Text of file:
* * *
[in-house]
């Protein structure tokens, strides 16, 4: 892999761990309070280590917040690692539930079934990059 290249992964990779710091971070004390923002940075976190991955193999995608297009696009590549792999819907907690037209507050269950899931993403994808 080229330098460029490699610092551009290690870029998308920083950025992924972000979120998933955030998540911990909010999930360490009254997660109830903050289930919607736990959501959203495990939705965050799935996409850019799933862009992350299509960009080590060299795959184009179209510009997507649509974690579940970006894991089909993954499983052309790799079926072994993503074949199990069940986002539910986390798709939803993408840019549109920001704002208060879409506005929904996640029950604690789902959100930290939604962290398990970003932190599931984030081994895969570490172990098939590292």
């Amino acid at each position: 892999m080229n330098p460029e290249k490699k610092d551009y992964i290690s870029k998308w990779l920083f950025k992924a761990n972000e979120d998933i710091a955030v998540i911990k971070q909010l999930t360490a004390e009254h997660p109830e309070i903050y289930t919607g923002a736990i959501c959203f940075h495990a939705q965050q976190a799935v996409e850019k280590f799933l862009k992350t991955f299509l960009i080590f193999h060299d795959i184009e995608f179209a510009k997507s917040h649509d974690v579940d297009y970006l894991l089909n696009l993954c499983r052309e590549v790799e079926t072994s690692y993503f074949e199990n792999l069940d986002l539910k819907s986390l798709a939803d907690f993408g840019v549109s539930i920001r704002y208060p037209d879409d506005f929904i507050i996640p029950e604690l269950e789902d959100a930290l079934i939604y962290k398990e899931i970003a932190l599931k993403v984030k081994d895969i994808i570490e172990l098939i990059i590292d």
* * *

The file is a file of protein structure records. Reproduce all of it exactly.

[in-house]
């Protein structure tokens, strides 16, 4: 892999761990309070280590917040690692539930079934990059 290249992964990779710091971070004390923002940075976190991955193999995608297009696009590549792999819907907690037209507050269950899931993403994808 080229330098460029490699610092551009290690870029998308920083950025992924972000979120998933955030998540911990909010999930360490009254997660109830903050289930919607736990959501959203495990939705965050799935996409850019799933862009992350299509960009080590060299795959184009179209510009997507649509974690579940970006894991089909993954499983052309790799079926072994993503074949199990069940986002539910986390798709939803993408840019549109920001704002208060879409506005929904996640029950604690789902959100930290939604962290398990970003932190599931984030081994895969570490172990098939590292």
């Amino acid at each position: 892999m080229n330098p460029e290249k490699k610092d551009y992964i290690s870029k998308w990779l920083f950025k992924a761990n972000e979120d998933i710091a955030v998540i911990k971070q909010l999930t360490a004390e009254h997660p109830e309070i903050y289930t919607g923002a736990i959501c959203f940075h495990a939705q965050q976190a799935v996409e850019k280590f799933l862009k992350t991955f299509l960009i080590f193999h060299d795959i184009e995608f179209a510009k997507s917040h649509d974690v579940d297009y970006l894991l089909n696009l993954c499983r052309e590549v790799e079926t072994s690692y993503f074949e199990n792999l069940d986002l539910k819907s986390l798709a939803d907690f993408g840019v549109s539930i920001r704002y208060p037209d879409d506005f929904i507050i996640p029950e604690l269950e789902d959100a930290l079934i939604y962290k398990e899931i970003a932190l599931k993403v984030k081994d895969i994808i570490e172990l098939i990059i590292d």